Dental therapists back ban on junk food adverts before watershed

Junk foodThe British Association of Dental Therapists (BADT) is backing a call for the ban on junk food adverts screening on TV before 9.00pm.

Last week, the British Heart Foundation called on the government to introduce a ban on junk food advertising before the watershed as part of the Childhood Obesity Strategy expected later this month.

In its analysis, it estimated that millions of children are being exposed to adverts promoting unhealthy food and drink during popular shows such as X-Factor and Hollyoaks.

The heart charity suggested that loopholes in regulations that mean that food companies can advertise foods high in fat, saturated fat, sugar and salt during programmes watched by children because current rules only bans them during children’s programming. Any adverts falling in adult airtime is accepted.

Fiona Sandom, president of the BADT, said: ‘These findings coincide with a US study that reveals yet more evidence to support the claims that food advertising has a strong influence on the eating behaviour of children, particularly when it comes to junk food.

‘In 2014, a Swedish study also found that food advertising had a strong influence on children when it came to drinking sugary drinks, showing that for every hour in front of the TV, the child’s likelihood of drinking a sugary beverage increased by 50% as more time in front of the television meant more exposure to junk food advertising.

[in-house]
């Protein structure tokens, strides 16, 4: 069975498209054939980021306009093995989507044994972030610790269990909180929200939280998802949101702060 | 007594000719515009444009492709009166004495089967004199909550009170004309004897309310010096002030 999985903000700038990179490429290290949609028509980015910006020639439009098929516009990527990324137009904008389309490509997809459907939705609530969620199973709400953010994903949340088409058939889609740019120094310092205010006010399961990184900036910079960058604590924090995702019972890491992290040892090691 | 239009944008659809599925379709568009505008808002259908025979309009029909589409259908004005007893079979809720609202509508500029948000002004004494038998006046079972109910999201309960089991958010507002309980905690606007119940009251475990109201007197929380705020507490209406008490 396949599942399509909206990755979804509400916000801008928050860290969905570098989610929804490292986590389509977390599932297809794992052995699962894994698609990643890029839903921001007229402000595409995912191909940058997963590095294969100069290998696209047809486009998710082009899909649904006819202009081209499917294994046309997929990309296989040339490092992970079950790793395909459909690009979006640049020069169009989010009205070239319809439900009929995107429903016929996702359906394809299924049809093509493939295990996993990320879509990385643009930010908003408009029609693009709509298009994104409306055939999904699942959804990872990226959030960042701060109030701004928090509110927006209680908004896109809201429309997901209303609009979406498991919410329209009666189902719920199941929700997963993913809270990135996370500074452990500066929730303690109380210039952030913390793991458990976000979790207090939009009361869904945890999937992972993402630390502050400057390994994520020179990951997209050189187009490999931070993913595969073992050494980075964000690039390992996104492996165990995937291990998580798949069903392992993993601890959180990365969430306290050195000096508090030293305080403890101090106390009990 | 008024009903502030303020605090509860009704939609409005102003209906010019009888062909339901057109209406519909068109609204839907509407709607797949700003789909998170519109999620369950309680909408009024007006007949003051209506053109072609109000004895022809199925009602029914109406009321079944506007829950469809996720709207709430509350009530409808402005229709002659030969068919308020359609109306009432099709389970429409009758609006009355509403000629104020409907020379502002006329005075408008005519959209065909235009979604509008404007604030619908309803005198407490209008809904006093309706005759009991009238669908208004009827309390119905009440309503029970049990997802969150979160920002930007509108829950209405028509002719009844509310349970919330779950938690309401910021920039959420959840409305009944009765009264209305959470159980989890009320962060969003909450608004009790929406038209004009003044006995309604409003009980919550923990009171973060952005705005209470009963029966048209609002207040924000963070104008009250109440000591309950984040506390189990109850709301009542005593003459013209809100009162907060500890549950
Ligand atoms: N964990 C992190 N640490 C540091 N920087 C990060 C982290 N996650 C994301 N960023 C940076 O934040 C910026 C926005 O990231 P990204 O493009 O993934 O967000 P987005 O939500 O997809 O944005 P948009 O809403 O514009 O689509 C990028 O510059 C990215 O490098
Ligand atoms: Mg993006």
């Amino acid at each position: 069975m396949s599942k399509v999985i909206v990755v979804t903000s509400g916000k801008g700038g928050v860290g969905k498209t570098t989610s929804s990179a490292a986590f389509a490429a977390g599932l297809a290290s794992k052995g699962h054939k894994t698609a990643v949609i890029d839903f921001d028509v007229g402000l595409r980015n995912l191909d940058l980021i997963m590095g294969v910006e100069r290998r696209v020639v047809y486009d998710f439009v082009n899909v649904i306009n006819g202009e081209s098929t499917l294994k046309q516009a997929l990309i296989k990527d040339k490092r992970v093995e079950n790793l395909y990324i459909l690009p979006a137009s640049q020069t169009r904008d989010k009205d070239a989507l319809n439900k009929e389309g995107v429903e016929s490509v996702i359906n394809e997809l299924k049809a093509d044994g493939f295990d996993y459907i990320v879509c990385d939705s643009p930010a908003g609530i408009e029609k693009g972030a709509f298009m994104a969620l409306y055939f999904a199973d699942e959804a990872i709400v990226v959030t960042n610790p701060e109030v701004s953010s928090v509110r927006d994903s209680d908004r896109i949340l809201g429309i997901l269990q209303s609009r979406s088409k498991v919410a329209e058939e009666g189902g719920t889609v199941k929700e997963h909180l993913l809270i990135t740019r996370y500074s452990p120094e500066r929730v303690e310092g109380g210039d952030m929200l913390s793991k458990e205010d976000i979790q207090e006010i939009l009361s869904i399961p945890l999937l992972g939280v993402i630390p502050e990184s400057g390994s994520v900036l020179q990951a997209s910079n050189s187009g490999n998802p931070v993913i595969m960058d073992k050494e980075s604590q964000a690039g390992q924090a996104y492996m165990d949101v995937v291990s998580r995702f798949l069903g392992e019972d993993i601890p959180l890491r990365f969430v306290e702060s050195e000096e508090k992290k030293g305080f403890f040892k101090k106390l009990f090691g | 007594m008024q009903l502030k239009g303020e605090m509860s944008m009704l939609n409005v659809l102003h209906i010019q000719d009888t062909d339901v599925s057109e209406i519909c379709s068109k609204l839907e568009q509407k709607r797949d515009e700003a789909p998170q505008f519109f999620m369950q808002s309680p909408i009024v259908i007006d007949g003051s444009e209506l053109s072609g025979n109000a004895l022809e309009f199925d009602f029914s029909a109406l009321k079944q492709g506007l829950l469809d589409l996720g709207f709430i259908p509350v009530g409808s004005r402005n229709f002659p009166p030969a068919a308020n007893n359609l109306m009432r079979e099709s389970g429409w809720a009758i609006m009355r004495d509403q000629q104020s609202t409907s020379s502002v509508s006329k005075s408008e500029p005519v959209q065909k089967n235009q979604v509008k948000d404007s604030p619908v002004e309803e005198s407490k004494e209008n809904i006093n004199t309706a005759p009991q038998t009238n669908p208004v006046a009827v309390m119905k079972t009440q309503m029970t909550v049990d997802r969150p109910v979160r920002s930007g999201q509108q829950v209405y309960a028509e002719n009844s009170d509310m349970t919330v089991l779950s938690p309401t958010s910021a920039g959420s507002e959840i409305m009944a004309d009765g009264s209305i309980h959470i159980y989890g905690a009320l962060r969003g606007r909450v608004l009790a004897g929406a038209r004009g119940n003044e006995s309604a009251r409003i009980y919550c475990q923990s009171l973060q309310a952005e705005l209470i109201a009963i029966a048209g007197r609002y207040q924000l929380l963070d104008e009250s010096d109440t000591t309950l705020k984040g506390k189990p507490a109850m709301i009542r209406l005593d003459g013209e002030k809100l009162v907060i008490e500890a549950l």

‘The evidence substantiates what many of us have suspected for a long time and we are doing children a disservice if we fail to protect them. Dental decay affects a child’s ability to speak, eat and learn and is the primary reason for children being admitted to hospital for general anaesthetic, In my experience, intervention and education must go hand in hand if we are to succeed in improving the dental health of our children.

‘The recent results from Designed to Smile, the Welsh government’s national programme to improve children’s oral health, demonstrates that with an approach that includes supervised toothbrushing activities at home, fluoride varnish programmes and oral health education sessions that also focus on nutrition and healthy food choices, we can make improvements.’

During the most recent series of X-Factor, the British Heart Foundation found more than 90 adverts for foods high in fat, saturated fat, salt and sugar, such as Cadbury chocolate, Doritos crisps, Kinder chocolate, Chicago Town pizzas and Haribo sweets, all of which are banned during children’s programming.

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